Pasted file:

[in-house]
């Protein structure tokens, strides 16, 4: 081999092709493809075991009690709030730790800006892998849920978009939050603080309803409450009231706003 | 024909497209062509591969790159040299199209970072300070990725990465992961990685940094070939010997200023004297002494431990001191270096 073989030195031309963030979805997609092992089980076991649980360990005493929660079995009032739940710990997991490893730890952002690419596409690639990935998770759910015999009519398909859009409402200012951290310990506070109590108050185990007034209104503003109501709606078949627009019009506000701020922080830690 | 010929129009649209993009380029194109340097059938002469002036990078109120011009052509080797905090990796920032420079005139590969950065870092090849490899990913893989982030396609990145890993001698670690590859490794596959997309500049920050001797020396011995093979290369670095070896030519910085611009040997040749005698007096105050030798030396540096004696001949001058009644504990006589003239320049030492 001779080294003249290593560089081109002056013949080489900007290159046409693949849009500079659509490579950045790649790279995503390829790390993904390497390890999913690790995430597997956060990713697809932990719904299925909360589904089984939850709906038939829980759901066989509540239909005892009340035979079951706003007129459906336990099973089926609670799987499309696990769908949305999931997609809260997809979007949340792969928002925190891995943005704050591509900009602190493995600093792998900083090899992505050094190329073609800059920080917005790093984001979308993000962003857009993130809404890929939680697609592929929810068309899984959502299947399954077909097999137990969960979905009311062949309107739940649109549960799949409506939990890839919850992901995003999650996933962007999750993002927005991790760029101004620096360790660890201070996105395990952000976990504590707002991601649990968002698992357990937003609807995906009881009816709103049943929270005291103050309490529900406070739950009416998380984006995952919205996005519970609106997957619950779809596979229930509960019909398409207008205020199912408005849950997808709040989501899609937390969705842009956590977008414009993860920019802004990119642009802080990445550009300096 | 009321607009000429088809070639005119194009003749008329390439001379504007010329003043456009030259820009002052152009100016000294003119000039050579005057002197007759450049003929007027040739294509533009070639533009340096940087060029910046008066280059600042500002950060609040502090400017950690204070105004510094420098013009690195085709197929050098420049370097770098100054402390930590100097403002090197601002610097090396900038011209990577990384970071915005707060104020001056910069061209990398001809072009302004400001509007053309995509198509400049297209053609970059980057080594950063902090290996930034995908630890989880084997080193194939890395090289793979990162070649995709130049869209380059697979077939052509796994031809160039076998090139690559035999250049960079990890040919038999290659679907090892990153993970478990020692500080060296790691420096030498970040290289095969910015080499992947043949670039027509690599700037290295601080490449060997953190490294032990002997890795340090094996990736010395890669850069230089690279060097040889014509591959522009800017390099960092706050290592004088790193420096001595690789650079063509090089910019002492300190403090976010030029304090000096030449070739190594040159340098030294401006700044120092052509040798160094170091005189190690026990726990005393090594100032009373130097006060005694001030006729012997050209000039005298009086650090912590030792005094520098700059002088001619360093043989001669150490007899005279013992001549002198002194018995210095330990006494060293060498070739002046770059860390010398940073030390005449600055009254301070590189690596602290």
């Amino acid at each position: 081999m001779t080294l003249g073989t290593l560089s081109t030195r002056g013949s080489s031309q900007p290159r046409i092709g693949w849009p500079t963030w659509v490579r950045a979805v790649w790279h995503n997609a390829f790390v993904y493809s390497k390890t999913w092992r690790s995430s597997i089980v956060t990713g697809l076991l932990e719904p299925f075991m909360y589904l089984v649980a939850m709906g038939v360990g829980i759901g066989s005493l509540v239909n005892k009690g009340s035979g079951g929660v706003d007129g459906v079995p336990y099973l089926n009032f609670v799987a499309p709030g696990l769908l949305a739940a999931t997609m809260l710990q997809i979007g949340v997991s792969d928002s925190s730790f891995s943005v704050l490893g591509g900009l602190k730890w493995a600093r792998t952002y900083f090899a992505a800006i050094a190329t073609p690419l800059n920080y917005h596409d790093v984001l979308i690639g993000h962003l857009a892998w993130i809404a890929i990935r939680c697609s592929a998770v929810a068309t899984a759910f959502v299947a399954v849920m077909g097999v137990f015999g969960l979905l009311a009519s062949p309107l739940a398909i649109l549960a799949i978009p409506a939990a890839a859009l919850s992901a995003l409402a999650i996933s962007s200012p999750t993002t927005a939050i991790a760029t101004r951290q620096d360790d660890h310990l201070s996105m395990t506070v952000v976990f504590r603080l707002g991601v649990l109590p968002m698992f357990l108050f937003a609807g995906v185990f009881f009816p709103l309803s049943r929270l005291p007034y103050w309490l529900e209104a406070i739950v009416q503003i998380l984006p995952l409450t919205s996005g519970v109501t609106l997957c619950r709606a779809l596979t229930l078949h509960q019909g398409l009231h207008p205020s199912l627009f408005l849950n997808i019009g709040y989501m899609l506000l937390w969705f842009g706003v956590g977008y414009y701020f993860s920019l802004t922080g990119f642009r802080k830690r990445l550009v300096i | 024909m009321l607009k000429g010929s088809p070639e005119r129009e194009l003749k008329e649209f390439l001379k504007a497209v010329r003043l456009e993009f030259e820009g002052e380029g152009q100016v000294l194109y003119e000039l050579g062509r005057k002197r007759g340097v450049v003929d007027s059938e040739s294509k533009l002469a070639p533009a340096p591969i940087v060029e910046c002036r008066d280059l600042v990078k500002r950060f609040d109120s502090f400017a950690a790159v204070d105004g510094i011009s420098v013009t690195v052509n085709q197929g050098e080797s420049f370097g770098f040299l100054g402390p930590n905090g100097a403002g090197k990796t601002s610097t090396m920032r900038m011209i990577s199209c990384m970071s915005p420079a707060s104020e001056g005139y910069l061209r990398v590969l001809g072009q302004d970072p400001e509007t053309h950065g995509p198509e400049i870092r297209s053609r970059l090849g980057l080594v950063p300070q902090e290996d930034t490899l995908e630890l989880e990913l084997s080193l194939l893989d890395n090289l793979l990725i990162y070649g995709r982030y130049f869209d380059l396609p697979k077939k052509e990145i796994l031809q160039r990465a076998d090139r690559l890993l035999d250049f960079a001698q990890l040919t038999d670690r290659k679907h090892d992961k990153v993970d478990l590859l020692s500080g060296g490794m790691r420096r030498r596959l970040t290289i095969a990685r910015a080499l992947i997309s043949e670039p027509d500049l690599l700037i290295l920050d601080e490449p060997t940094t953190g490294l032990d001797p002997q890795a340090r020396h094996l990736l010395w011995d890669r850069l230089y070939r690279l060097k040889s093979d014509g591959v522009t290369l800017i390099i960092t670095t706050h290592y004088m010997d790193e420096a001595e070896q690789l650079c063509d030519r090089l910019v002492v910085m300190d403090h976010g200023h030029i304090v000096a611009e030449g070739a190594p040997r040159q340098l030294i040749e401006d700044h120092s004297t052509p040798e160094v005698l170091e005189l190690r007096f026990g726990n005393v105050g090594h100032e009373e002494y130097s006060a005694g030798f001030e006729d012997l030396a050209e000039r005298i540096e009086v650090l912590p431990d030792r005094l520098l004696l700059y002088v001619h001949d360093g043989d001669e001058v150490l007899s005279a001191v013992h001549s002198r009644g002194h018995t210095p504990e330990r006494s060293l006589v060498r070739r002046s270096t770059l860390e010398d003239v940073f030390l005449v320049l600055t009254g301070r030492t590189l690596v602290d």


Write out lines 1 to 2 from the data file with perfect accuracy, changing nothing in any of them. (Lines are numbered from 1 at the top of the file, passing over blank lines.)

[in-house]
């Protein structure tokens, strides 16, 4: 081999092709493809075991009690709030730790800006892998849920978009939050603080309803409450009231706003 | 024909497209062509591969790159040299199209970072300070990725990465992961990685940094070939010997200023004297002494431990001191270096 073989030195031309963030979805997609092992089980076991649980360990005493929660079995009032739940710990997991490893730890952002690419596409690639990935998770759910015999009519398909859009409402200012951290310990506070109590108050185990007034209104503003109501709606078949627009019009506000701020922080830690 | 010929129009649209993009380029194109340097059938002469002036990078109120011009052509080797905090990796920032420079005139590969950065870092090849490899990913893989982030396609990145890993001698670690590859490794596959997309500049920050001797020396011995093979290369670095070896030519910085611009040997040749005698007096105050030798030396540096004696001949001058009644504990006589003239320049030492 001779080294003249290593560089081109002056013949080489900007290159046409693949849009500079659509490579950045790649790279995503390829790390993904390497390890999913690790995430597997956060990713697809932990719904299925909360589904089984939850709906038939829980759901066989509540239909005892009340035979079951706003007129459906336990099973089926609670799987499309696990769908949305999931997609809260997809979007949340792969928002925190891995943005704050591509900009602190493995600093792998900083090899992505050094190329073609800059920080917005790093984001979308993000962003857009993130809404890929939680697609592929929810068309899984959502299947399954077909097999137990969960979905009311062949309107739940649109549960799949409506939990890839919850992901995003999650996933962007999750993002927005991790760029101004620096360790660890201070996105395990952000976990504590707002991601649990968002698992357990937003609807995906009881009816709103049943929270005291103050309490529900406070739950009416998380984006995952919205996005519970609106997957619950779809596979229930509960019909398409207008205020199912408005849950997808709040989501899609937390969705842009956590977008414009993860920019802004990119642009802080990445550009300096 | 009321607009000429088809070639005119194009003749008329390439001379504007010329003043456009030259820009002052152009100016000294003119000039050579005057002197007759450049003929007027040739294509533009070639533009340096940087060029910046008066280059600042500002950060609040502090400017950690204070105004510094420098013009690195085709197929050098420049370097770098100054402390930590100097403002090197601002610097090396900038011209990577990384970071915005707060104020001056910069061209990398001809072009302004400001509007053309995509198509400049297209053609970059980057080594950063902090290996930034995908630890989880084997080193194939890395090289793979990162070649995709130049869209380059697979077939052509796994031809160039076998090139690559035999250049960079990890040919038999290659679907090892990153993970478990020692500080060296790691420096030498970040290289095969910015080499992947043949670039027509690599700037290295601080490449060997953190490294032990002997890795340090094996990736010395890669850069230089690279060097040889014509591959522009800017390099960092706050290592004088790193420096001595690789650079063509090089910019002492300190403090976010030029304090000096030449070739190594040159340098030294401006700044120092052509040798160094170091005189190690026990726990005393090594100032009373130097006060005694001030006729012997050209000039005298009086650090912590030792005094520098700059002088001619360093043989001669150490007899005279013992001549002198002194018995210095330990006494060293060498070739002046770059860390010398940073030390005449600055009254301070590189690596602290």